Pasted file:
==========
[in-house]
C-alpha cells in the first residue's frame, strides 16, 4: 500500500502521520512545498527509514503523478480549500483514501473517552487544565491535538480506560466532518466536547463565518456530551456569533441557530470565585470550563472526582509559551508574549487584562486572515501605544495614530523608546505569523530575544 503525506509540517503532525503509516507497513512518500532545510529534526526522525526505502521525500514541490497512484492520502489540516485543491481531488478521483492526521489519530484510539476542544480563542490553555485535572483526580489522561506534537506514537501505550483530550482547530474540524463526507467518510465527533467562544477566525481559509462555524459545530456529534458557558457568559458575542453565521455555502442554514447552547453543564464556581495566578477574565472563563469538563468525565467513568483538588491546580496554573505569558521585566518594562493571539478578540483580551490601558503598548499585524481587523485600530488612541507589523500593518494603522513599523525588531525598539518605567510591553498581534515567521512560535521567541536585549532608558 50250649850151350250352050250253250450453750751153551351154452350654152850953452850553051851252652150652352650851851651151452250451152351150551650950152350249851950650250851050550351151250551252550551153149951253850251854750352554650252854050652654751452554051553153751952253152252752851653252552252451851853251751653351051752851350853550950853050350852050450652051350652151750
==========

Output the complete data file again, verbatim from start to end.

[in-house]
C-alpha cells in the first residue's frame, strides 16, 4: 500500500502521520512545498527509514503523478480549500483514501473517552487544565491535538480506560466532518466536547463565518456530551456569533441557530470565585470550563472526582509559551508574549487584562486572515501605544495614530523608546505569523530575544 503525506509540517503532525503509516507497513512518500532545510529534526526522525526505502521525500514541490497512484492520502489540516485543491481531488478521483492526521489519530484510539476542544480563542490553555485535572483526580489522561506534537506514537501505550483530550482547530474540524463526507467518510465527533467562544477566525481559509462555524459545530456529534458557558457568559458575542453565521455555502442554514447552547453543564464556581495566578477574565472563563469538563468525565467513568483538588491546580496554573505569558521585566518594562493571539478578540483580551490601558503598548499585524481587523485600530488612541507589523500593518494603522513599523525588531525598539518605567510591553498581534515567521512560535521567541536585549532608558 50250649850151350250352050250253250450453750751153551351154452350654152850953452850553051851252652150652352650851851651151452250451152351150551650950152350249851950650250851050550351151250551252550551153149951253850251854750352554650252854050652654751452554051553153751952253152252752851653252552252451851853251751653351051752851350853550950853050350852050450652051350652151750